by Lori Prosio
I’ve been managing crisis planning and response for the better part of my 20-year career, and the most important piece of info I can give is to stress the importance of being prepared.
Hopefully you’ll never have to use a crisis plan, but in light of a number of crises in the media, it reminded me that it’s always nice to have a plan for a worst-case scenario.
Other than potentially hiring a consultant, here is what your company should have in place long before a crisis ever hits:
Identification and classification
Go through an annual company exercise of drafting potential crisis scenarios that could impact your business and outline protocols and reactions to respond to the scenarios. This can help you determine what classifies as an actual crisis and what could make you look like Chicken Little waiting for the sky to fall. Anticipation is key, but readiness is paramount.
Identify your spokespeople
Make sure you know who is on your crisis-response team and who you’ll designate to represent, and quite likely speak, on behalf of your business. Make sure individuals are knowledgeable and not easily rattled and can put your organization in the best light if they have to go on camera or on record. Remember, top-level executives aren’t always the best choice and may not always be available, so choose your communicators carefully.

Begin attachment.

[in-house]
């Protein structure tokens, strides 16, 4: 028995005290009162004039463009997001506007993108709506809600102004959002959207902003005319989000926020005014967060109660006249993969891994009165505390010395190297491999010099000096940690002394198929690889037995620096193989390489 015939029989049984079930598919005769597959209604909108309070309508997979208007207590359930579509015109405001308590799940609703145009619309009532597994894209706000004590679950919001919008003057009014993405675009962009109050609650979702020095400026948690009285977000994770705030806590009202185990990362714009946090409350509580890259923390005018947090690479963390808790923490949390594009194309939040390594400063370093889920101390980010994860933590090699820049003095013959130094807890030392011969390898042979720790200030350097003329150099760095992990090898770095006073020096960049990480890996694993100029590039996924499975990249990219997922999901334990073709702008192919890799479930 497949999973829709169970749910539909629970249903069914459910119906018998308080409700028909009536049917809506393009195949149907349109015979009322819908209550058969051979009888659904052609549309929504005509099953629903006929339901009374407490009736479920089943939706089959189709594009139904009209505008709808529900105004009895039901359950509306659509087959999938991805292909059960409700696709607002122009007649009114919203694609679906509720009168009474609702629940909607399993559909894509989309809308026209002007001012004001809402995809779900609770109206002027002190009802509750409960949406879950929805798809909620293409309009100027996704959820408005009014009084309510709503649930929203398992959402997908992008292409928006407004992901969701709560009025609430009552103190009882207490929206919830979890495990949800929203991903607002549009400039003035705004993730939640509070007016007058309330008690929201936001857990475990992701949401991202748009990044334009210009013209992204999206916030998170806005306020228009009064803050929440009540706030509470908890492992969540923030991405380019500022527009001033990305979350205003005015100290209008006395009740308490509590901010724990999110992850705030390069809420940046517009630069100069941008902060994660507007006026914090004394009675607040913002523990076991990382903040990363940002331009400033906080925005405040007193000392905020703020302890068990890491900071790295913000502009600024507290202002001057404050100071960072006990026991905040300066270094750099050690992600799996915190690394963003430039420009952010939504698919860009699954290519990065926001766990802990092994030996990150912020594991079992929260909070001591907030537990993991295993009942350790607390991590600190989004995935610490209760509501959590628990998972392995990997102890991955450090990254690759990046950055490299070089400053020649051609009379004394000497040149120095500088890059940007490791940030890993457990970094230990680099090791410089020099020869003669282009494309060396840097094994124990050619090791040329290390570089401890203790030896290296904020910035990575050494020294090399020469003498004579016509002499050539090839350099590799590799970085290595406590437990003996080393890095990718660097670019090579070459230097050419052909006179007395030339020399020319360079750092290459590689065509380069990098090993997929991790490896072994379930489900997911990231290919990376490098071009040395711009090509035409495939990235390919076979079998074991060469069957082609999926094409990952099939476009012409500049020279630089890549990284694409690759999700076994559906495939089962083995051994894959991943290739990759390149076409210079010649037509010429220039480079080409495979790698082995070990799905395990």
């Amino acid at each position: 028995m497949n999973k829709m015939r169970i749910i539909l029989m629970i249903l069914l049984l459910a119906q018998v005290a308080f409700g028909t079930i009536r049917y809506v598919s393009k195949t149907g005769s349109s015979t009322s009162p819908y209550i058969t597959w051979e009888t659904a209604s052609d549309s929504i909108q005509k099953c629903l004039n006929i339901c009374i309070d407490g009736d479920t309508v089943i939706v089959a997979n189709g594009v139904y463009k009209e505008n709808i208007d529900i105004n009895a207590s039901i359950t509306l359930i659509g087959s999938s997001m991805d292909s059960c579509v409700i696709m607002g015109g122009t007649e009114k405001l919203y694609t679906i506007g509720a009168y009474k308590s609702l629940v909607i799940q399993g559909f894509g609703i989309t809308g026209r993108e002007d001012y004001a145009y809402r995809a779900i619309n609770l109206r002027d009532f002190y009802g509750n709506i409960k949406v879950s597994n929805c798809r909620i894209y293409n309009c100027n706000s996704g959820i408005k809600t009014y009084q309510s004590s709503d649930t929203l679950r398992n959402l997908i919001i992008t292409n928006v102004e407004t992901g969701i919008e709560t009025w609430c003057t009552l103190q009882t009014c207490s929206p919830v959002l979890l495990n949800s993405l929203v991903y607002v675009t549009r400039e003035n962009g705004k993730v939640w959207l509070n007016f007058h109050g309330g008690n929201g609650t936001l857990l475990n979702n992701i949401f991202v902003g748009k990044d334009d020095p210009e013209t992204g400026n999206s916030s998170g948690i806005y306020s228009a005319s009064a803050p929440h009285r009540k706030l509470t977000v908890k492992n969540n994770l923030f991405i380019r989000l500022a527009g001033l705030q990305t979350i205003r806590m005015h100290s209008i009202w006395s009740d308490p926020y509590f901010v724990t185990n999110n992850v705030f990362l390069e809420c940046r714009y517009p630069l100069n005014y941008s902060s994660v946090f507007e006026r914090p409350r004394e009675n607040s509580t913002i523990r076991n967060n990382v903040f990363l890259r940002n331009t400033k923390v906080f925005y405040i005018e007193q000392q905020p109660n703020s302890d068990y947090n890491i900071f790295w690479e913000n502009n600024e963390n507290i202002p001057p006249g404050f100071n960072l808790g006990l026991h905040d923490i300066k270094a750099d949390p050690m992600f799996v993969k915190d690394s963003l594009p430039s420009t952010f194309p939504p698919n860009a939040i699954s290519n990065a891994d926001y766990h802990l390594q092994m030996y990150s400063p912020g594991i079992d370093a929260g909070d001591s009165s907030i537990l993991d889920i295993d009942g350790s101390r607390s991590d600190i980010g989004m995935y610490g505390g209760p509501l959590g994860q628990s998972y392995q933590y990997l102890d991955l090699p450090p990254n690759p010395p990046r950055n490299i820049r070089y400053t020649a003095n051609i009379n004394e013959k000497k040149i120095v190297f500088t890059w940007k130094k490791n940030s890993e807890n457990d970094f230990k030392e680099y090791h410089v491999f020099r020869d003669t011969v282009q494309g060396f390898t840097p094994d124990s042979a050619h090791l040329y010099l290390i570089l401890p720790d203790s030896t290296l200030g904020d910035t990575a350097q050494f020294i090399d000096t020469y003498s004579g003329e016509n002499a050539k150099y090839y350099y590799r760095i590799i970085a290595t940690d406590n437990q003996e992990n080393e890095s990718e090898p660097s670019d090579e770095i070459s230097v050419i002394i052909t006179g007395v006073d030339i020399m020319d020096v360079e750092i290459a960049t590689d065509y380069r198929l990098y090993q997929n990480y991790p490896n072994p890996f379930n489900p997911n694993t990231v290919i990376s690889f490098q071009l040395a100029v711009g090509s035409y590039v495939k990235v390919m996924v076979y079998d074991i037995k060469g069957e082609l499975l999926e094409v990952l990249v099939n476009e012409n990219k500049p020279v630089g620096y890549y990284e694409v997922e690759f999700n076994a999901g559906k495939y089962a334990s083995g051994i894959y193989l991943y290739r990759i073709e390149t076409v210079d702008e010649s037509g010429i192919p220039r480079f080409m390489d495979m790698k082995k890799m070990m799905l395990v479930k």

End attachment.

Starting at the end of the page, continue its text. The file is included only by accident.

Determine who will be affected
Identifying stakeholders for each crisis scenario makes it easier to know who to inform when something happens. External stakeholders can include your customers, the community, law enforcement/first responders and the media. But don’t forget internal stakeholders – your employees and partners need to know what’s going on, too.
Prepare your message
Now that you’ve identified the what and the who, determine how you should/will respond. Draft key messages and prepared statements that acknowledge and address, but don’t over-inform or seem suspiciously misleading. Of course, your final messages will need to be vetted when and if an actual crisis occurs, but knowing the gist of what you can and won’t say can keep your spokespeople on-topic. Also, don’t forget to draft generic statements for the whole organization in the event that they are randomly contacted by outside entities.
Deliver the message
Identify information and news sharing opportunities and strategies. Social media, particularly Twitter, can play a big hand here, but make sure the information you send out includes prepared and approved messaging.
Make sure part of your planning includes building and regularly updating a database of vendor, partner and customer contacts and employee email.
You may also be contacted by media, so make sure you develop (and regularly update) local, regional, statewide and national media lists for quick response or proactive outreach.
Anticipating potential issues and creating a plan can go a long way toward ensuring that your crisis response is proactive, rather than reactive.
A version of this article originally appeared in the September 2, 2016 edition of the Sacramento Business Journal.